Next presentation was about gender dysphoria in people with learning disabilities in forensic settings. This is one topic that I know very little about.  Gender dysphoria is characterised by a marked difference between the individual’s expressed or experienced gender and the gender that others would assign to them. They found a prevalence rate of 8.19% among people with learning disabilities using forensic services in East of England region, opposed to 1% in the general population. They recommend that further research is needed to establish the underlying reasons for this trend and any associations between gender dysmorphia and offending behaviour.

 

Next presentation was by an old colleague of mine, Eddie Chaplin from London South Bank. They researched the prevalence of Neurodevelopmental Disorders (intellectual disability, ADHD and autism) and co-morbid mental health among a London prison population. They used standardised screening and diagnostic assessments to screen 240 participants. Eighty seven (87) screened positive for neurodevelopmental disorder. Around 51% of these had high rates of mental health problems. The research found that the regular screening is of benefit to the prisoners and staff, who will be able to make reasonable adjustments.

 

Next was a number of ‘focussed communication’ by key people in this field. I would be in trouble if I missed a talk by Prof. Nick Bouras of the Institute of Psychiatry, my old boss. His reputation as the one of the leaders in developing this field, his wealth of research and published work is of the highest calibre. He talked about his work in southeast London, with the closure of an institution which led to the start of community care. He cited several epidemiological studies which found that people with learning disabilities are more vulnerable to developing mental health problems due to a range of biological, psychological and social factors. This was an excellent presentation, with only standing room left. It was a talk through the history of service development from someone who was actually there and fully involved.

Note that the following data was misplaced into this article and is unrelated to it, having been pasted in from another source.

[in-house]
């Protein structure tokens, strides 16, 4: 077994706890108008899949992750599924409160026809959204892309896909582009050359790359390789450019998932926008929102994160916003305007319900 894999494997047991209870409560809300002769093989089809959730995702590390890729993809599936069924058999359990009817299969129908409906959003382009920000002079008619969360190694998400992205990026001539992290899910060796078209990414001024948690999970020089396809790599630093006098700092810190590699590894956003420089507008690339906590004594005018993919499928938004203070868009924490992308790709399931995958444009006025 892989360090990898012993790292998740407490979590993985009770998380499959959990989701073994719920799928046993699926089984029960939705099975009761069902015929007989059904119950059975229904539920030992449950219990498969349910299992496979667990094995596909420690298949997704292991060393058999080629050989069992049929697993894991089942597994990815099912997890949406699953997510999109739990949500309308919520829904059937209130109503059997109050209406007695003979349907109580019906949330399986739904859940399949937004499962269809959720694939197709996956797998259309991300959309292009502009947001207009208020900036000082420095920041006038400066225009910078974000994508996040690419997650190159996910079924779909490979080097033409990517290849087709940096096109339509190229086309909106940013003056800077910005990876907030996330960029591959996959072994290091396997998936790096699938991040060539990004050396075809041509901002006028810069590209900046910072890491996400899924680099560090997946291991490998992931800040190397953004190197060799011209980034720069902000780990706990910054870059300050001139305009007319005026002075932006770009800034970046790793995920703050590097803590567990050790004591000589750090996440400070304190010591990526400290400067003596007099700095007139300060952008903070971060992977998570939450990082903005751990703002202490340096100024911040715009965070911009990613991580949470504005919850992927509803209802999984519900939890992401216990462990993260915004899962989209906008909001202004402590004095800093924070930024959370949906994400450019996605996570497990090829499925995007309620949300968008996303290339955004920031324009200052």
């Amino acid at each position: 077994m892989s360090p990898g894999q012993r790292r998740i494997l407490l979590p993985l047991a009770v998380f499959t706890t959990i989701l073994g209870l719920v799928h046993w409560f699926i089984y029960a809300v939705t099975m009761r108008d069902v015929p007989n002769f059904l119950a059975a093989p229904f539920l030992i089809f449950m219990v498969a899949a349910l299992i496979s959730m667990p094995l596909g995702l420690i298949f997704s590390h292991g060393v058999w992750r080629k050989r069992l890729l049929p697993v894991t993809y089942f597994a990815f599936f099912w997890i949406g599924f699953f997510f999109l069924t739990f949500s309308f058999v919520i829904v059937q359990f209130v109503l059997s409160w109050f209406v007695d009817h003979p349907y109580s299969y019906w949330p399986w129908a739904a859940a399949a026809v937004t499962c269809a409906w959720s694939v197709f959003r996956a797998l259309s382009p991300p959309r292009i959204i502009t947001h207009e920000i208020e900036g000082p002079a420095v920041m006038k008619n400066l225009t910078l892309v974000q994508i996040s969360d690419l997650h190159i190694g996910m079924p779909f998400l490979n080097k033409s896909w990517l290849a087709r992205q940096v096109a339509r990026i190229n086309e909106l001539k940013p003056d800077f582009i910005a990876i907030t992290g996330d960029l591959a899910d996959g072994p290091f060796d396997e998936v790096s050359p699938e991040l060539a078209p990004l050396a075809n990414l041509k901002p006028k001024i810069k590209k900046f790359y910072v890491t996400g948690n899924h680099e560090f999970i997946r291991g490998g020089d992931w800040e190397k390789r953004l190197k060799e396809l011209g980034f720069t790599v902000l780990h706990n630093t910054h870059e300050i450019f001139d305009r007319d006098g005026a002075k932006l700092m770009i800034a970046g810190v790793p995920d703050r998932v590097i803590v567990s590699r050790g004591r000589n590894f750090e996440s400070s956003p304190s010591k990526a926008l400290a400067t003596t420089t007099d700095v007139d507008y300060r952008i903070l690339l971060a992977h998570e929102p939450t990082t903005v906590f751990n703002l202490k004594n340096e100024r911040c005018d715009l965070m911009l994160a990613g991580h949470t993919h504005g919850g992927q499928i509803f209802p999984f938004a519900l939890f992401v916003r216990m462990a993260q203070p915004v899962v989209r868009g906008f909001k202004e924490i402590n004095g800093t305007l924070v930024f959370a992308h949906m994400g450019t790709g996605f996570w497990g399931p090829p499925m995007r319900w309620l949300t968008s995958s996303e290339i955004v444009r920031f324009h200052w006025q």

One important lesson I learned from this congress is to think about what you put on twitter. I am an enthusiastic tweeter and I post news involving people with learning disabilities and the work of the Can You Understand It? Team every day. I took photos of one very interesting presentations about autism and offending. A slide covered some possible reasons why people with autism may commit offences, and it only covered the headlines and then the presenter added a spoken narrative. Some people responded to this tweet, mostly like receiving a cold caller and they expressed offence at this tweet. I think that people should think about they are reading only sound bites on twitter, as you are only allowed 140 characters and the narrative provides so much more. So I will think about this in the future and avoid receiving cold calling tweets!

 

This blog is just an insight into the many high quality presentations at this congress and it shows how much worthwhile research is going on across Europe and the rest of the world.

 

By the way the next Congress is in Barcelona in 2019 and I highly recommend it! 

 

Steve Hardy

Practice Development Nurse

Adult Learning Disability Service

Oxleas NHS Foundation Trust